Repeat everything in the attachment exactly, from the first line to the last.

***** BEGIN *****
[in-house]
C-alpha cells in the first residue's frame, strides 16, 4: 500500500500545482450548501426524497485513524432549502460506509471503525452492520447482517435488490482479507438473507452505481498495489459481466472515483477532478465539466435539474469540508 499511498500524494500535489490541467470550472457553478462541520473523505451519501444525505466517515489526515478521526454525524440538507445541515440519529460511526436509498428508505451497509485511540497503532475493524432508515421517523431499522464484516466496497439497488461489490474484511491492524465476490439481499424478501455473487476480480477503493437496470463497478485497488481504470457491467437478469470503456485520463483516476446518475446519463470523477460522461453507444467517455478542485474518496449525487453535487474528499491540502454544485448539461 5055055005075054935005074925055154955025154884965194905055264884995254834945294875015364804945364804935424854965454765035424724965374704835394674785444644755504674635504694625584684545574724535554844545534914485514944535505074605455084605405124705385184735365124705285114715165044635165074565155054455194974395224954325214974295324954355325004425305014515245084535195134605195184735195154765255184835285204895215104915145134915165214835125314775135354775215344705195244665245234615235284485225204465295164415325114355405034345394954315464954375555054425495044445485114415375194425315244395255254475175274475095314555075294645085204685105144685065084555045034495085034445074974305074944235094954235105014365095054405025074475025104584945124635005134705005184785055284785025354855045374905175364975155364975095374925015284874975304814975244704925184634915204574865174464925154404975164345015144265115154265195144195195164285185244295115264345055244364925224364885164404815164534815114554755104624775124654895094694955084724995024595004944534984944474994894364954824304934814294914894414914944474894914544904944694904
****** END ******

[in-house]
C-alpha cells in the first residue's frame, strides 16, 4: 500500500500545482450548501426524497485513524432549502460506509471503525452492520447482517435488490482479507438473507452505481498495489459481466472515483477532478465539466435539474469540508 499511498500524494500535489490541467470550472457553478462541520473523505451519501444525505466517515489526515478521526454525524440538507445541515440519529460511526436509498428508505451497509485511540497503532475493524432508515421517523431499522464484516466496497439497488461489490474484511491492524465476490439481499424478501455473487476480480477503493437496470463497478485497488481504470457491467437478469470503456485520463483516476446518475446519463470523477460522461453507444467517455478542485474518496449525487453535487474528499491540502454544485448539461 5055055005075054935005074925055154955025154884965194905055264884995254834945294875015364804945364804935424854965454765035424724965374704835394674785444644755504674635504694625584684545574724535554844545534914485514944535505074605455084605405124705385184735365124705285114715165044635165074565155054455194974395224954325214974295324954355325004425305014515245084535195134605195184735195154765255184835285204895215104915145134915165214835125314775135354775215344705195244665245234615235284485225204465295164415325114355405034345394954315464954375555054425495044445485114415375194425315244395255254475175274475095314555075294645085204685105144685065084555045034495085034445074974305074944235094954235105014365095054405025074475025104584945124635005134705005184785055284785025354855045374905175364975155364975095374925015284874975304814975244704925184634915204574865174464925154404975164345015144265115154265195144195195164285185244295115264345055244364925224364885164404815164534815114554755104624775124654895094694955084724995024595004944534984944474994894364954824304934814294914894414914944474894914544904944694904